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    Flemish zoo takes in 7 illegally imported Barbary monkeys

    The monkeys were rescued in Poland in 2017 from an illegal breeding centre. Credit: Jonas Verhulst

    ZOO Planckendael in Mechelen has taken in a family of seven Barbary macaque monkeys that were illegally imported into Europe.

    The monkeys were rescued in Poland in 2017 from an illegal breeding centre, and ended up at the Nature help centre in the municipality of Opglabbeek in the Limburg province in Flanders. The help centre then looked for an appropriate shelter for the animals and found it at the Planckendael zoo.

    Barbary monkeys are an endangered species and live in the Atlas Mountains in North Africa (Morocco and Algeria) up to an altitude of 2,000 meters. Their number has fallen by 65% in the last 30 years and only about 10,000 animals are left.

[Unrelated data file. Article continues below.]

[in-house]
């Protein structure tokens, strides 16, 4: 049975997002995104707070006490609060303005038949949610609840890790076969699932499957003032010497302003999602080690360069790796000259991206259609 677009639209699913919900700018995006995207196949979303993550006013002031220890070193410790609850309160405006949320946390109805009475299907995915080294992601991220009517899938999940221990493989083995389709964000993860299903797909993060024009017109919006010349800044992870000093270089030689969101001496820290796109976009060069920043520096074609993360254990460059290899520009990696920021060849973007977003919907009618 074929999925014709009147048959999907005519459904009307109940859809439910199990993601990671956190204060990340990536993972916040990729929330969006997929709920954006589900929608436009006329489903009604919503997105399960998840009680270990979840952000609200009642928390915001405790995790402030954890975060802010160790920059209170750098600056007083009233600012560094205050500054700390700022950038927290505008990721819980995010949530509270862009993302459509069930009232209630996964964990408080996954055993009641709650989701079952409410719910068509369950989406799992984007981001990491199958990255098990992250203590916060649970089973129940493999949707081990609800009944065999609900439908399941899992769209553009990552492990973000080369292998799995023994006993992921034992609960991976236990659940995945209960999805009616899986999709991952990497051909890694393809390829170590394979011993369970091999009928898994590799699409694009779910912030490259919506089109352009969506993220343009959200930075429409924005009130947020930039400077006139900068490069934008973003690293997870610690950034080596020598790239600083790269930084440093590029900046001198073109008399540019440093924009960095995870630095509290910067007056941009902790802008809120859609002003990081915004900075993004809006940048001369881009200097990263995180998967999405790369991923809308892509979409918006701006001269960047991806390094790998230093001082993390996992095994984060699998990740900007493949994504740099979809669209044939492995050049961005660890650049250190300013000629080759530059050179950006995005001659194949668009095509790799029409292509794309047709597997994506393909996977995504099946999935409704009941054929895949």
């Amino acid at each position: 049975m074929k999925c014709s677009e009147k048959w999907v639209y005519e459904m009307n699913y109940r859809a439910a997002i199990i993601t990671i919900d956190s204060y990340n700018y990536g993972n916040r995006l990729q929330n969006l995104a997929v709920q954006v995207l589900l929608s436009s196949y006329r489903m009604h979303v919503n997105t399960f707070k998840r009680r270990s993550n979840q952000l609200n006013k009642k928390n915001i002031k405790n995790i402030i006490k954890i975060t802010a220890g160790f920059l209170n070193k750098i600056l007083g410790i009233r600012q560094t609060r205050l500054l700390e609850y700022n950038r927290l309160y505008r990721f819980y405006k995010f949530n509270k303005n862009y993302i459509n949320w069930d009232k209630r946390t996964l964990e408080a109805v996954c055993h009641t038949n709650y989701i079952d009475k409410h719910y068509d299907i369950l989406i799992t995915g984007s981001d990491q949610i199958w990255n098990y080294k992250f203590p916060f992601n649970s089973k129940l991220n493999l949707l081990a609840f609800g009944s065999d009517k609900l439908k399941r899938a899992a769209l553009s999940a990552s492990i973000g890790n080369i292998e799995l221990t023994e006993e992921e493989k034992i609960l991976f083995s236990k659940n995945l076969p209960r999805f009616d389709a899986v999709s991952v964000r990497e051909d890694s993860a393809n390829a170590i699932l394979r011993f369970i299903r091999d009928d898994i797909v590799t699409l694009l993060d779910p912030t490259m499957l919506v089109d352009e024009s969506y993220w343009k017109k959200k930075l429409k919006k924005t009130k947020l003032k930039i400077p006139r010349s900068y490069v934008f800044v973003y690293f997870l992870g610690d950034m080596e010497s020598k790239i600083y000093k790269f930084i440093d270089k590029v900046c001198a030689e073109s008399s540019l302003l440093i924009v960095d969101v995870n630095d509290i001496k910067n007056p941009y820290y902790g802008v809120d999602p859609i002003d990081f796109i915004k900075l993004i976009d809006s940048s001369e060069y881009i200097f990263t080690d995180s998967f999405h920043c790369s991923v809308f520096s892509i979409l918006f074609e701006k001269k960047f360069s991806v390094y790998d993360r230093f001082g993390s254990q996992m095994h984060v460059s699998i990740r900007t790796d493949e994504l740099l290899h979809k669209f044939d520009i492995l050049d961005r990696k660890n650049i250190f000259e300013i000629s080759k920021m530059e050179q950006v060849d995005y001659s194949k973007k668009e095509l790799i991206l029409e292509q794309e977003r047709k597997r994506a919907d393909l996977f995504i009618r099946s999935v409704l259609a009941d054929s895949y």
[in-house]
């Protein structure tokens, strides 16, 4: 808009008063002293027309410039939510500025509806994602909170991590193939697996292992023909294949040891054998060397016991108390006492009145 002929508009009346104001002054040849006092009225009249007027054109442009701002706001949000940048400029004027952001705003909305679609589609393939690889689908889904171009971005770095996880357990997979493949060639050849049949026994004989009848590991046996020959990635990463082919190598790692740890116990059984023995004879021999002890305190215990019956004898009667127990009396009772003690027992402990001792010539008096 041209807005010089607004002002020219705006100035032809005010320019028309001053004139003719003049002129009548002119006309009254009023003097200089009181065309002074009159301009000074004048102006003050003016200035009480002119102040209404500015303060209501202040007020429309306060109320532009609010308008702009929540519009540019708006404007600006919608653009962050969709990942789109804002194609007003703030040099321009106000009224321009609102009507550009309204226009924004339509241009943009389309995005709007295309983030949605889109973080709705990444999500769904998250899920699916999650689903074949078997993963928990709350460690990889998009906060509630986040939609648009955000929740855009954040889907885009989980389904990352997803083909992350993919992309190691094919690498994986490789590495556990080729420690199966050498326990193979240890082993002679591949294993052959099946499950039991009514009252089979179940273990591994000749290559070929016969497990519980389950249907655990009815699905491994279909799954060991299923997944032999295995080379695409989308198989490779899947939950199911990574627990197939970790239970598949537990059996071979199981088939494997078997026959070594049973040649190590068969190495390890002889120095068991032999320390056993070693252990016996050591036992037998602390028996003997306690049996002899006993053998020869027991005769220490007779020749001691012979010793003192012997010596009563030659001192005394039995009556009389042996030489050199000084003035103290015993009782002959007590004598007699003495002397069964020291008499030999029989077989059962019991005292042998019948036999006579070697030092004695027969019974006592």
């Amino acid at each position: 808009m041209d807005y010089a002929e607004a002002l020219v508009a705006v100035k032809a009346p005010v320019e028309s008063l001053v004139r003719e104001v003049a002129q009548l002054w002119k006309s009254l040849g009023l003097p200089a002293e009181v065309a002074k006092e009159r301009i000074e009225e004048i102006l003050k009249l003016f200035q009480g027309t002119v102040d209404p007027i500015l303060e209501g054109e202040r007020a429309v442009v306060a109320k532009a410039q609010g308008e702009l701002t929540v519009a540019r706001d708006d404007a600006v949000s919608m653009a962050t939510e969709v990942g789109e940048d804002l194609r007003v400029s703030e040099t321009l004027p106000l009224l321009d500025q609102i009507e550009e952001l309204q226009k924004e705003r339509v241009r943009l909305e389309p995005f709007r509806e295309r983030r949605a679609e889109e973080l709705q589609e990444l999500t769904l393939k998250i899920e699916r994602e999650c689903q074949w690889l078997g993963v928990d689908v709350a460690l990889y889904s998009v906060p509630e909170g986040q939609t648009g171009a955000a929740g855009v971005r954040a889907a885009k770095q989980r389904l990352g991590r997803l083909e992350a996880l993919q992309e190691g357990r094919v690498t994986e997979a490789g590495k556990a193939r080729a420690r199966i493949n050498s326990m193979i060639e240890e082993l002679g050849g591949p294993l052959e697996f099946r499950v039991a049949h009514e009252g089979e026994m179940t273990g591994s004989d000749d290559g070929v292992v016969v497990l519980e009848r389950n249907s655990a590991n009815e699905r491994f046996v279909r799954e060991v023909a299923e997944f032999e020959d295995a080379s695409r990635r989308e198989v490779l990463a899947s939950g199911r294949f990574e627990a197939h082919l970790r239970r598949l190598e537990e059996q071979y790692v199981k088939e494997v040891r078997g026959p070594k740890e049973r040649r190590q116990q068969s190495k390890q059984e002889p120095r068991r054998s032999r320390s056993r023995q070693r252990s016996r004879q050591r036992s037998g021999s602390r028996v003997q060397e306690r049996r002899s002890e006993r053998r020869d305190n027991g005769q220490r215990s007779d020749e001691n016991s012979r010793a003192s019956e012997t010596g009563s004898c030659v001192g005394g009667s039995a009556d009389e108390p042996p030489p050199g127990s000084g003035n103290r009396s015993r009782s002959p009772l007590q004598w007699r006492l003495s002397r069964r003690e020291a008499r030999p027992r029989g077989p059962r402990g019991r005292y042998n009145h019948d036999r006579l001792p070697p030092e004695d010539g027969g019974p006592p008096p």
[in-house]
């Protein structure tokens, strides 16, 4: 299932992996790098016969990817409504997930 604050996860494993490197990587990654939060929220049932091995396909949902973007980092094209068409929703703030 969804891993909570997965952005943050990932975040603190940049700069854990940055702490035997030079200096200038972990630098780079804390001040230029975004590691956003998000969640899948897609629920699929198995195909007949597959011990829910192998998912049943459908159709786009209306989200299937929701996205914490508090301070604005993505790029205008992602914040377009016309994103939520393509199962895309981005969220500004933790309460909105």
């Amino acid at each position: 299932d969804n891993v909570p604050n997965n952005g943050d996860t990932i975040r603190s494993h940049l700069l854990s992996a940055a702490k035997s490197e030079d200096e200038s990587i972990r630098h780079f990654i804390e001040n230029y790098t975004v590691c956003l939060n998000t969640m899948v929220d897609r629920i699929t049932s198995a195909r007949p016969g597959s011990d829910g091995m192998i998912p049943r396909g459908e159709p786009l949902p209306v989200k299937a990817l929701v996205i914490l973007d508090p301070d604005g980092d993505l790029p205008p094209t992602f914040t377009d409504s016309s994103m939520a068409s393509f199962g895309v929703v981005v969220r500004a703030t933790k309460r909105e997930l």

Their habitat is being taken over by humans and the animals are traded and imported illegally, also in Europe, to serve as pets or tourist attractions.

    The group in Planckendael consists of three males and four females. The oldest monkey, a male named Aku, is 20 years old. The youngest one is a 2-year-old female named Musa. The ZOO Planckendael participates in the European breeding programme, EEP (EAZA Ex situ Program).

    The new outdoor area where the monkeys are staying is around 2,500 m² in size and has various climbing trees. The focus is on a seven metres winter-green Atlas cedar tree.

    Maïthé Chini
    The Brussels Times